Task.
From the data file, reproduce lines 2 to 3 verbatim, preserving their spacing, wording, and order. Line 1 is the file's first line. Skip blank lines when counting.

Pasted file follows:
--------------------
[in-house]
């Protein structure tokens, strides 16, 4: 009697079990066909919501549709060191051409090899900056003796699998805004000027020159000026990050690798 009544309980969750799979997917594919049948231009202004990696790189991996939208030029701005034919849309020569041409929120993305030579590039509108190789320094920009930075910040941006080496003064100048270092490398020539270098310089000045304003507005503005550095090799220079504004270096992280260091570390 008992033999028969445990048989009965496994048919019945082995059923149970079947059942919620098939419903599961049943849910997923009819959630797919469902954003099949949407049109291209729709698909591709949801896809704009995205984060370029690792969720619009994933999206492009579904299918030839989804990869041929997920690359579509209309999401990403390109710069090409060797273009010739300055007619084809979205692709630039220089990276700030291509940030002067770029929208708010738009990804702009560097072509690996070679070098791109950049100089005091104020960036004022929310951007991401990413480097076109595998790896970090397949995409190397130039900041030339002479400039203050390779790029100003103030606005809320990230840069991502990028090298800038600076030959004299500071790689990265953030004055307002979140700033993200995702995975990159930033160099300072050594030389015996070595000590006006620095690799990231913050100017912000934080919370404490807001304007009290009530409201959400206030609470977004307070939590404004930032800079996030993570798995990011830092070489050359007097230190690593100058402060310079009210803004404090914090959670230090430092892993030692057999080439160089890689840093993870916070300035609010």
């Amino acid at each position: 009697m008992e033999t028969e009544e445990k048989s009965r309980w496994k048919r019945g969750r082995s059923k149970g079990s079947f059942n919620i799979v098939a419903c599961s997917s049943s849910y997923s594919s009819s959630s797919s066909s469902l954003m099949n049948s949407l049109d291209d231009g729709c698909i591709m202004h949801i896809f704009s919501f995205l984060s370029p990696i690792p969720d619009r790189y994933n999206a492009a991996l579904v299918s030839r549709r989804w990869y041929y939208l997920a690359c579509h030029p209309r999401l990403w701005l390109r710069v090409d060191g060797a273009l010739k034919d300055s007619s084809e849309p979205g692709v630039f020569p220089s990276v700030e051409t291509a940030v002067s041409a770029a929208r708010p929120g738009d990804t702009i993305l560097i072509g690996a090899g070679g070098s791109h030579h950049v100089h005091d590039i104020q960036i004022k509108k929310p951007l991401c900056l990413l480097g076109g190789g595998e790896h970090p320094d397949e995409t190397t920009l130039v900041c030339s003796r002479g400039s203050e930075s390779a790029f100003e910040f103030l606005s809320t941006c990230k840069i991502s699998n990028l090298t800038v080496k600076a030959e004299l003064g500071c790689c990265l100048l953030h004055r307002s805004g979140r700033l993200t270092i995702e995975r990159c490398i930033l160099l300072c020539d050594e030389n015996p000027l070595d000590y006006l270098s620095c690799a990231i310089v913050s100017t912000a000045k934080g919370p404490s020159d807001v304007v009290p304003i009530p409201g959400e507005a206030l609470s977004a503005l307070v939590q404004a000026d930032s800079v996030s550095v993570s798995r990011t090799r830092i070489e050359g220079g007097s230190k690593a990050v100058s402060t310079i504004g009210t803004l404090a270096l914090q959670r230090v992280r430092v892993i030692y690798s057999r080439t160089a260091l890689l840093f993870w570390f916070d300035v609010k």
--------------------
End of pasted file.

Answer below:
């Protein structure tokens, strides 16, 4: 009697079990066909919501549709060191051409090899900056003796699998805004000027020159000026990050690798 009544309980969750799979997917594919049948231009202004990696790189991996939208030029701005034919849309020569041409929120993305030579590039509108190789320094920009930075910040941006080496003064100048270092490398020539270098310089000045304003507005503005550095090799220079504004270096992280260091570390 008992033999028969445990048989009965496994048919019945082995059923149970079947059942919620098939419903599961049943849910997923009819959630797919469902954003099949949407049109291209729709698909591709949801896809704009995205984060370029690792969720619009994933999206492009579904299918030839989804990869041929997920690359579509209309999401990403390109710069090409060797273009010739300055007619084809979205692709630039220089990276700030291509940030002067770029929208708010738009990804702009560097072509690996070679070098791109950049100089005091104020960036004022929310951007991401990413480097076109595998790896970090397949995409190397130039900041030339002479400039203050390779790029100003103030606005809320990230840069991502990028090298800038600076030959004299500071790689990265953030004055307002979140700033993200995702995975990159930033160099300072050594030389015996070595000590006006620095690799990231913050100017912000934080919370404490807001304007009290009530409201959400206030609470977004307070939590404004930032800079996030993570798995990011830092070489050359007097230190690593100058402060310079009210803004404090914090959670230090430092892993030692057999080439160089890689840093993870916070300035609010």
């Amino acid at each position: 009697m008992e033999t028969e009544e445990k048989s009965r309980w496994k048919r019945g969750r082995s059923k149970g079990s079947f059942n919620i799979v098939a419903c599961s997917s049943s849910y997923s594919s009819s959630s797919s066909s469902l954003m099949n049948s949407l049109d291209d231009g729709c698909i591709m202004h949801i896809f704009s919501f995205l984060s370029p990696i690792p969720d619009r790189y994933n999206a492009a991996l579904v299918s030839r549709r989804w990869y041929y939208l997920a690359c579509h030029p209309r999401l990403w701005l390109r710069v090409d060191g060797a273009l010739k034919d300055s007619s084809e849309p979205g692709v630039f020569p220089s990276v700030e051409t291509a940030v002067s041409a770029a929208r708010p929120g738009d990804t702009i993305l560097i072509g690996a090899g070679g070098s791109h030579h950049v100089h005091d590039i104020q960036i004022k509108k929310p951007l991401c900056l990413l480097g076109g190789g595998e790896h970090p320094d397949e995409t190397t920009l130039v900041c030339s003796r002479g400039s203050e930075s390779a790029f100003e910040f103030l606005s809320t941006c990230k840069i991502s699998n990028l090298t800038v080496k600076a030959e004299l003064g500071c790689c990265l100048l953030h004055r307002s805004g979140r700033l993200t270092i995702e995975r990159c490398i930033l160099l300072c020539d050594e030389n015996p000027l070595d000590y006006l270098s620095c690799a990231i310089v913050s100017t912000a000045k934080g919370p404490s020159d807001v304007v009290p304003i009530p409201g959400e507005a206030l609470s977004a503005l307070v939590q404004a000026d930032s800079v996030s550095v993570s798995r990011t090799r830092i070489e050359g220079g007097s230190k690593a990050v100058s402060t310079i504004g009210t803004l404090a270096l914090q959670r230090v992280r430092v892993i030692y690798s057999r080439t160089a260091l890689l840093f993870w570390f916070d300035v609010k």